On a day when a new flag was raised at the Faurecia plant, United Auto Workers members picketed in front of the automotive components plant to protest what they called unfair work rules.
On Tuesday, during each of its three shifts, Faurecia provided a special lunch to its 2,000 Saline-based employees in an effort to help workers get to know each other, a company official said. But while the informal event was designed to help Saline employees take “greater pride in the Faurecia flag flying over the plant,” UAW workers marched to protest “unfair work rules” and to demand the company stop “union busting.”
President Mark Caruso said he has received an "overwhelming" amount of phone calls from workers who have issues since
"These issues are falling on deaf ears, so we're giving the membership the opportunity to come out here in a peaceful forum and do an informational rally so that the company is aware of the issues going on in their own plant," Caruso said.
The union alleges workers are frustrated with unfair work rules, unfair hiring practice, supervisor harassment, inappropriate dress code rules and more.
A Faurecia spokesperson said there have been challenges with the transition since the company began operations in June.
“In any organization, a change in ownership or corporate culture can be a challenge,” said Stacie Tong, director of communications for Faurecia North America. “While some of the policies and procedures may be different from those of the past, we are confident that our implementation of the Faurecia Excellence System and a number of facility upgrades will generate a more welcoming environment for all of Faurecia’s associates at the plant and contribute to continuous improvement in safety, quality and delivery.”
Tong said as new methods are implemented, the company expects workers to continue to improve attendance, performance and teamwork.
While the company respects employees’ right to picket, Tong said, “we also expect them to respect their work schedules."
Caruso said it was an informational picket done by workers on their own time.
“They’re out here marching on the hottest day the year on their own time. That should tell you something about how serious they are about being heard,” Caruso said.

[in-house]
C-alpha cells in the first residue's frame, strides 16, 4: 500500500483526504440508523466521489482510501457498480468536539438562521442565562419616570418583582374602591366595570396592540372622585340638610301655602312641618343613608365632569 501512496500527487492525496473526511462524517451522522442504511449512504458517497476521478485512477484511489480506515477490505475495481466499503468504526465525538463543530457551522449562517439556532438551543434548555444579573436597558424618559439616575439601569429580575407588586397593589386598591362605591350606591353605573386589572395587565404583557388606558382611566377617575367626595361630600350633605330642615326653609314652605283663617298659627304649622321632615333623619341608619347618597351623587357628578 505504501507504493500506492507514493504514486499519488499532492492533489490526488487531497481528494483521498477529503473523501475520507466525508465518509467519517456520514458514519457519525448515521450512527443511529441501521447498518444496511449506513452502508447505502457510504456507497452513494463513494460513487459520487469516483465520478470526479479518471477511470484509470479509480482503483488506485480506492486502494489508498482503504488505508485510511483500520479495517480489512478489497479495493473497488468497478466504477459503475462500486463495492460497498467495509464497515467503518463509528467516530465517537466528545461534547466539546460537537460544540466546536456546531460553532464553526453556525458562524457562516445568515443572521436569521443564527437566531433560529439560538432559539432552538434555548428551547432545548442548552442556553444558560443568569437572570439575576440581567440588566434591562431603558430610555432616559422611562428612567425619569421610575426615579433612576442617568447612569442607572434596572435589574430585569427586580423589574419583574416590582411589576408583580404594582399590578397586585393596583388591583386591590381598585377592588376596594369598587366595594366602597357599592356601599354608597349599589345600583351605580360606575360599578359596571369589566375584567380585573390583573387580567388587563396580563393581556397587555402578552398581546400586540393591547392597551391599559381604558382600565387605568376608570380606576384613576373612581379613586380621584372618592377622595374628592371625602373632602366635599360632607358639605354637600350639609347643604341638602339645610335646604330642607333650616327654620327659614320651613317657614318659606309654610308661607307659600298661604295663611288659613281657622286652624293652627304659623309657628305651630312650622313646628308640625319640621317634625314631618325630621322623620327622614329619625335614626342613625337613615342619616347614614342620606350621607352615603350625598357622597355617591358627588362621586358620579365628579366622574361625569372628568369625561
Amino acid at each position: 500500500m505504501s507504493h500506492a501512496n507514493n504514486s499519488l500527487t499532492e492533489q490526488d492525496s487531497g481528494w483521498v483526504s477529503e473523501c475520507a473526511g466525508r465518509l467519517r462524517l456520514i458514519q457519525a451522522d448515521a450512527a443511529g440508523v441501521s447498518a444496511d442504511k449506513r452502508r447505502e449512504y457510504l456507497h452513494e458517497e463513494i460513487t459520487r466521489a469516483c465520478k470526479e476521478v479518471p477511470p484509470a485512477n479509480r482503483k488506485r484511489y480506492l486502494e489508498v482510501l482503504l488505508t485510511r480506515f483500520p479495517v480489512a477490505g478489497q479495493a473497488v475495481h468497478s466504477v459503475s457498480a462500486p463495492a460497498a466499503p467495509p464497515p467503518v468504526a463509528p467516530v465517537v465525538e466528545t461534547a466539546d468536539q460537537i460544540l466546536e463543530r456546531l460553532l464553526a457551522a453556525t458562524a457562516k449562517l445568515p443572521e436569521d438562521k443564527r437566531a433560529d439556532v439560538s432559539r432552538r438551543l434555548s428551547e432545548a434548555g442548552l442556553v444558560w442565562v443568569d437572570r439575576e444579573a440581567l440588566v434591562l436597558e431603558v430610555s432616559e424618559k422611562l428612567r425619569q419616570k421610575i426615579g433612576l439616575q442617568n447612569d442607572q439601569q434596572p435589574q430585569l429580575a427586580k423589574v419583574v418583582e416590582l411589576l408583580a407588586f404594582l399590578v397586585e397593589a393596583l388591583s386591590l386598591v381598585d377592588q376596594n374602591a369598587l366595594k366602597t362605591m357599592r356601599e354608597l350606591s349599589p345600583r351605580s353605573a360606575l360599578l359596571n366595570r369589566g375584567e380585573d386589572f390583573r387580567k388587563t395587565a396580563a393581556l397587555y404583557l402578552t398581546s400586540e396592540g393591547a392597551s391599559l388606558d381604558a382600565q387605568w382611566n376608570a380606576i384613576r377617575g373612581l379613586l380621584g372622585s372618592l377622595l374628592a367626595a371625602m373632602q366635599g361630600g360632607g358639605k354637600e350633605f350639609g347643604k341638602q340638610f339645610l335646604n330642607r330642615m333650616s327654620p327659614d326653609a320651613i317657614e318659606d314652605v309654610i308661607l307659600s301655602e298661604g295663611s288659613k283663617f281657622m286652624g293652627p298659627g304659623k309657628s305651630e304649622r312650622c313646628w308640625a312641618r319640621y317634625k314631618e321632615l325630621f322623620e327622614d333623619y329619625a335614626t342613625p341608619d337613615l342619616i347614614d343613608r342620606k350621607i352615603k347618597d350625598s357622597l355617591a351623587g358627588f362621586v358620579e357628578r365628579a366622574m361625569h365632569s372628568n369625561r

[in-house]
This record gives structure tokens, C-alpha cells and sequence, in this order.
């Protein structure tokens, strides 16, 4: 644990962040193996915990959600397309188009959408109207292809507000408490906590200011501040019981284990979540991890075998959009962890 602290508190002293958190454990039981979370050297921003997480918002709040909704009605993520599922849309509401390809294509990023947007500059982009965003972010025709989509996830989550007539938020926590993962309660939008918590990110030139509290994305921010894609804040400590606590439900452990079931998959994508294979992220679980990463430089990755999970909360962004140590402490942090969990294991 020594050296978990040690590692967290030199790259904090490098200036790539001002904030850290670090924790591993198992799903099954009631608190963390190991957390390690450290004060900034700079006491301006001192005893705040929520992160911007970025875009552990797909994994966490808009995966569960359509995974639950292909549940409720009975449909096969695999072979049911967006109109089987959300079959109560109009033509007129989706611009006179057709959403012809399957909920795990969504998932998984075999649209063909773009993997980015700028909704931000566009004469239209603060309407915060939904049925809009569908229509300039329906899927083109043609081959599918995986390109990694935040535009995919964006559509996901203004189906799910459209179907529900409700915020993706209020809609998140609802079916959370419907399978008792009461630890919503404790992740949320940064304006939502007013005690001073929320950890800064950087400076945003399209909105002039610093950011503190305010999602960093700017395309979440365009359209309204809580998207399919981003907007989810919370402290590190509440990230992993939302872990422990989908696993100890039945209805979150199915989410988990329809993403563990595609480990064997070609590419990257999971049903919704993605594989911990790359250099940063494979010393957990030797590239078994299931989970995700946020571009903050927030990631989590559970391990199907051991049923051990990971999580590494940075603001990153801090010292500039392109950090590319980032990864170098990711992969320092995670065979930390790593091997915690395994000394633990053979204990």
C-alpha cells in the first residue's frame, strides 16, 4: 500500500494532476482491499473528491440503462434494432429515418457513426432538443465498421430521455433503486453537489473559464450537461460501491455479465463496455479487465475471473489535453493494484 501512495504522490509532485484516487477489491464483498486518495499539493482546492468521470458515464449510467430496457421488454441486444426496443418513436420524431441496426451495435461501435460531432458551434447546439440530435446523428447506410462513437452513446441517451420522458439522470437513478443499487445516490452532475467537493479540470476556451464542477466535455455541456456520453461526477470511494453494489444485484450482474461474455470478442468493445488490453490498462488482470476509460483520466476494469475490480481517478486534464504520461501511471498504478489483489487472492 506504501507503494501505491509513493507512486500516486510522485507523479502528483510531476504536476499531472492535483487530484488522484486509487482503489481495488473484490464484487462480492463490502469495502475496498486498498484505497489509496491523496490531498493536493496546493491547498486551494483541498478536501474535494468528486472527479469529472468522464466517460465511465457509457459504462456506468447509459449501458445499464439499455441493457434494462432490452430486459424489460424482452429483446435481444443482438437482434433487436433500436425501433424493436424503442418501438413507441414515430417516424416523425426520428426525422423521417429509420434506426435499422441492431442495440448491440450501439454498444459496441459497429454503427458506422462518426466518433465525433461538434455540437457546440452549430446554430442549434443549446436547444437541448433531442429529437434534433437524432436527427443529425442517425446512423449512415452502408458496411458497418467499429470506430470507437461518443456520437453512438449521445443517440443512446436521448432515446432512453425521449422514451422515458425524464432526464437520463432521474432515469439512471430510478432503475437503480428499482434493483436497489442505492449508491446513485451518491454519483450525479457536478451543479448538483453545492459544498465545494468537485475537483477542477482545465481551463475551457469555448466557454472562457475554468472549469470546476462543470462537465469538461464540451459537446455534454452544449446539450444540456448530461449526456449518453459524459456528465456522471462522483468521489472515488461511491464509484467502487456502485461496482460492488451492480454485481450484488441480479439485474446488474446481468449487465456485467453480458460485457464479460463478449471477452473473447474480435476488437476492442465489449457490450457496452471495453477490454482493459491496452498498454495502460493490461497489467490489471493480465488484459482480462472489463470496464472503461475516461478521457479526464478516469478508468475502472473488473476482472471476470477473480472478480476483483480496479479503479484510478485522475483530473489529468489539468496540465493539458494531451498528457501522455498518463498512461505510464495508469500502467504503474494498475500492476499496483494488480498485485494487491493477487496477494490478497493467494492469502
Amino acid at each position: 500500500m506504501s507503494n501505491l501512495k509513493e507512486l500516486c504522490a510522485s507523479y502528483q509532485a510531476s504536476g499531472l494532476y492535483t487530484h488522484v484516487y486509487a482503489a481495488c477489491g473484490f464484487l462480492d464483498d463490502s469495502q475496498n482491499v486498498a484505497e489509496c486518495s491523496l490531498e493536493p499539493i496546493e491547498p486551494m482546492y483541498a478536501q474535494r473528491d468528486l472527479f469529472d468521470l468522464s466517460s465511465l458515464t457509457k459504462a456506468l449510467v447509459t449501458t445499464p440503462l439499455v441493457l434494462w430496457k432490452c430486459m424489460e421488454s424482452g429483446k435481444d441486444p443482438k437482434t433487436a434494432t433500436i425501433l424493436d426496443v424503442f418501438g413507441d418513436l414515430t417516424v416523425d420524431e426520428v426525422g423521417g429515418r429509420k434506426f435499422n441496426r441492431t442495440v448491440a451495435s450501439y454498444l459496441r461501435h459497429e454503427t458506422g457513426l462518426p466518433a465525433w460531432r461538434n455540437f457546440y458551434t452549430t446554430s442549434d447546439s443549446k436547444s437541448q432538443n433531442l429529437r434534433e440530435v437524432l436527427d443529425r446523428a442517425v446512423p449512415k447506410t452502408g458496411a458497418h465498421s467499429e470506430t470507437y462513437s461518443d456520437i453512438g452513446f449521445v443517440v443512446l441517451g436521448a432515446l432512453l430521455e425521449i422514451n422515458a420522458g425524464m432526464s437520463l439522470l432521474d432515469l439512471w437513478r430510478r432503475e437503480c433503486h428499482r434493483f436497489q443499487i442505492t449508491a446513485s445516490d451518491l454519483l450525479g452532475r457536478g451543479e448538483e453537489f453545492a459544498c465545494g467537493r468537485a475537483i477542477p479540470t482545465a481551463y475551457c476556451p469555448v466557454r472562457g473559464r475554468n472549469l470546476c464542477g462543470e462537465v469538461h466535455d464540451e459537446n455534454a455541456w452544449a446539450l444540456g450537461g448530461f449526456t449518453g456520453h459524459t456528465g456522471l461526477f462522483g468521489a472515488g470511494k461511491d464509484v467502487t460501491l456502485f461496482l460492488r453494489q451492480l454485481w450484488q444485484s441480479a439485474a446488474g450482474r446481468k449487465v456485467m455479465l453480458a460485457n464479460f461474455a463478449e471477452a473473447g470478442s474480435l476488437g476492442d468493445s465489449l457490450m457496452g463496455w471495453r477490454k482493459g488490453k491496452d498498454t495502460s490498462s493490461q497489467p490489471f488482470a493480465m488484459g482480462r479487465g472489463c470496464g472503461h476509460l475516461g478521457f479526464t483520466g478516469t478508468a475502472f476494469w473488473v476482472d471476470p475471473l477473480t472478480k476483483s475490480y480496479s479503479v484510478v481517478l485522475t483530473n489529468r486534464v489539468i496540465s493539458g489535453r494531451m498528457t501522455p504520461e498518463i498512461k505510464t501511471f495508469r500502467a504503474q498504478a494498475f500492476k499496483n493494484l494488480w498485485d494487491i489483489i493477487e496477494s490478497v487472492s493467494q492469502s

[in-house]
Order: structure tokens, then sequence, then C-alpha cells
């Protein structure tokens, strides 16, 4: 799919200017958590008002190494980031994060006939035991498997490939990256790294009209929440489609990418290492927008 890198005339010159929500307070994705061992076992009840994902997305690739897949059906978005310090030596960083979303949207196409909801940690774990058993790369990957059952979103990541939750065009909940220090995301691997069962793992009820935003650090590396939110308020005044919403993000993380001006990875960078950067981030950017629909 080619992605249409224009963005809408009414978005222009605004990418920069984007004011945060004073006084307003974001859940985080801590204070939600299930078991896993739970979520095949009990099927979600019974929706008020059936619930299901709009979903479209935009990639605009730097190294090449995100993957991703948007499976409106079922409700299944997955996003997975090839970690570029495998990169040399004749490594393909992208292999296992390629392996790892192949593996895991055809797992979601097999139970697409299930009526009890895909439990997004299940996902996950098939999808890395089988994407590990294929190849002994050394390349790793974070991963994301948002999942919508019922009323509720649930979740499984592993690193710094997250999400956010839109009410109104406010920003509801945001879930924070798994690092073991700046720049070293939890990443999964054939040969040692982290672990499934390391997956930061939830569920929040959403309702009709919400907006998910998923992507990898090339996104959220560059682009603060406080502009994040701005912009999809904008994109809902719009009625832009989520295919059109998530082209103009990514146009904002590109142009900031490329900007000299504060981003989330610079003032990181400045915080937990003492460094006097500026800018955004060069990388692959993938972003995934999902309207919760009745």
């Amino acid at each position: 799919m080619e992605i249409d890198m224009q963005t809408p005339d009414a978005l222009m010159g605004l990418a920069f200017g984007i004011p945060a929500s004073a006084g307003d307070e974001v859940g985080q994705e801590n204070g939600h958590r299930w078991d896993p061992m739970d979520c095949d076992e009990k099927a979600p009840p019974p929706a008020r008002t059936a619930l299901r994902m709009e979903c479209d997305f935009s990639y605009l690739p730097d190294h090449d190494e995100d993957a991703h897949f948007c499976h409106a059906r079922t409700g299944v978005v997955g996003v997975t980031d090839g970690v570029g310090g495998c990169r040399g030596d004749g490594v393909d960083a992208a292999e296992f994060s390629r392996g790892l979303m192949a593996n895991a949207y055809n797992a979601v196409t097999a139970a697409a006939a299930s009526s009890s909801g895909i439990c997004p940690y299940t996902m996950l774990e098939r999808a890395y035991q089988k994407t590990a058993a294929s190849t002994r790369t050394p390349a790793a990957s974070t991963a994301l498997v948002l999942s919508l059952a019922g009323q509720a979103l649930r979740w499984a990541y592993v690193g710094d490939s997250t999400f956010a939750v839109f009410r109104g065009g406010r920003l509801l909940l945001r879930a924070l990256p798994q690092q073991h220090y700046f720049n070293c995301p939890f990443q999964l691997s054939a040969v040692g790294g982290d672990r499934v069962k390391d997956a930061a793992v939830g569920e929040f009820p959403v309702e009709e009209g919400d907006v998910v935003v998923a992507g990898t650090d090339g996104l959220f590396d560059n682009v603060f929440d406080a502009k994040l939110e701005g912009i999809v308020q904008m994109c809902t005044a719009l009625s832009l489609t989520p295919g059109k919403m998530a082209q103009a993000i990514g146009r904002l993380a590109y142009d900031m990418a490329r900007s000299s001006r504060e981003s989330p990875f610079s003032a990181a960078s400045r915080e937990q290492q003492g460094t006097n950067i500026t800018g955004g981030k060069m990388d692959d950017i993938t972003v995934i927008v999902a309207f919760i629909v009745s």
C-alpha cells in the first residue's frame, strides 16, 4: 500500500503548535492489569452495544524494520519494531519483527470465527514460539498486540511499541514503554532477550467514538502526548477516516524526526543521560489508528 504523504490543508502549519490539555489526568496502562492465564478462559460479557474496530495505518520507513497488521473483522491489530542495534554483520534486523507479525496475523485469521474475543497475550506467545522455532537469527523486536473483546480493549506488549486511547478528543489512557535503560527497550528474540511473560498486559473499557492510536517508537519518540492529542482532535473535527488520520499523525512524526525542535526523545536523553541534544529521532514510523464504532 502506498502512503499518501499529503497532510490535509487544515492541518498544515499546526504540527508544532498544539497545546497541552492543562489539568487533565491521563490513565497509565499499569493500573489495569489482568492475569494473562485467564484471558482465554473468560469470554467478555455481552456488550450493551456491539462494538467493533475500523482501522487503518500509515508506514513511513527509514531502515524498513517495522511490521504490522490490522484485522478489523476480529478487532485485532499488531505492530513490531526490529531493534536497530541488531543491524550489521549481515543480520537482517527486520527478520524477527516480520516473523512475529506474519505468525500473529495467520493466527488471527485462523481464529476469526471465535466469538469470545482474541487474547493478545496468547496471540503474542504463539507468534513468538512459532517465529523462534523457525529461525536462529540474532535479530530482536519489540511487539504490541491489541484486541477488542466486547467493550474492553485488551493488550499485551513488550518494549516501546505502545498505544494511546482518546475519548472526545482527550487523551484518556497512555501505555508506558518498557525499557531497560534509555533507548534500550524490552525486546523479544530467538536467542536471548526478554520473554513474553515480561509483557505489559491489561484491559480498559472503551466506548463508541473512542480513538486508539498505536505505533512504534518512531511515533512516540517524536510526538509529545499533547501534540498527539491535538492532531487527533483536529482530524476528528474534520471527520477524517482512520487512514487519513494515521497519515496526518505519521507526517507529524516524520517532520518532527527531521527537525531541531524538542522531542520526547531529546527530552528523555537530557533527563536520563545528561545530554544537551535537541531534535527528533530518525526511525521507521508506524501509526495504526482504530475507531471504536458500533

Union members are not happy about Faurecia's "work rules." Caruso said when the company did not accommodate the union’s request that workers be provided with new work rules.
"When you're voting about whether or not you're going to stay on, you should have work rules, because work rules are a condition of employment," Caruso said.
One issue is Faurecia's requirement that workers wear white shirts. The requirement has angered some women, he said, who are wearing two shirts so that their brassieres don't show through the white shirt.
"You shouldn't need to wear two shirts. It's over 100 degrees in that factory," Caruso said.
A company spokesperson said the Faurecia employees around the world wear white shirts.
Workers have also complained they are being forced to work 12-hour days and seven-days a week or face penalty. The issues have boiled over this summer, workers say, because the temperature climbs past 100 degrees, there is no ice in break rules, and open containers are not permitted on the lines.
The Michigan Avenue facility has been been through many transitions in recent years—from Ford to Visteon to Automotive Components Holdings. Caruso said this has been the toughest on workers.
"The last five years have been tough on workers here. But these last few weeks have been really difficult," Caruso said.
Workers who voted to stay on at Faurecia accepted wage and benefit cuts. Employment at the Saline facilty is expected to fall to below 1,200 as Faurecia reorganizes operations. Some of the work currently done in Saline will be done by Detroit Manufacturing Systems, a joint venture between Faurecia and Rush Trucking. The transition is expected to take three years.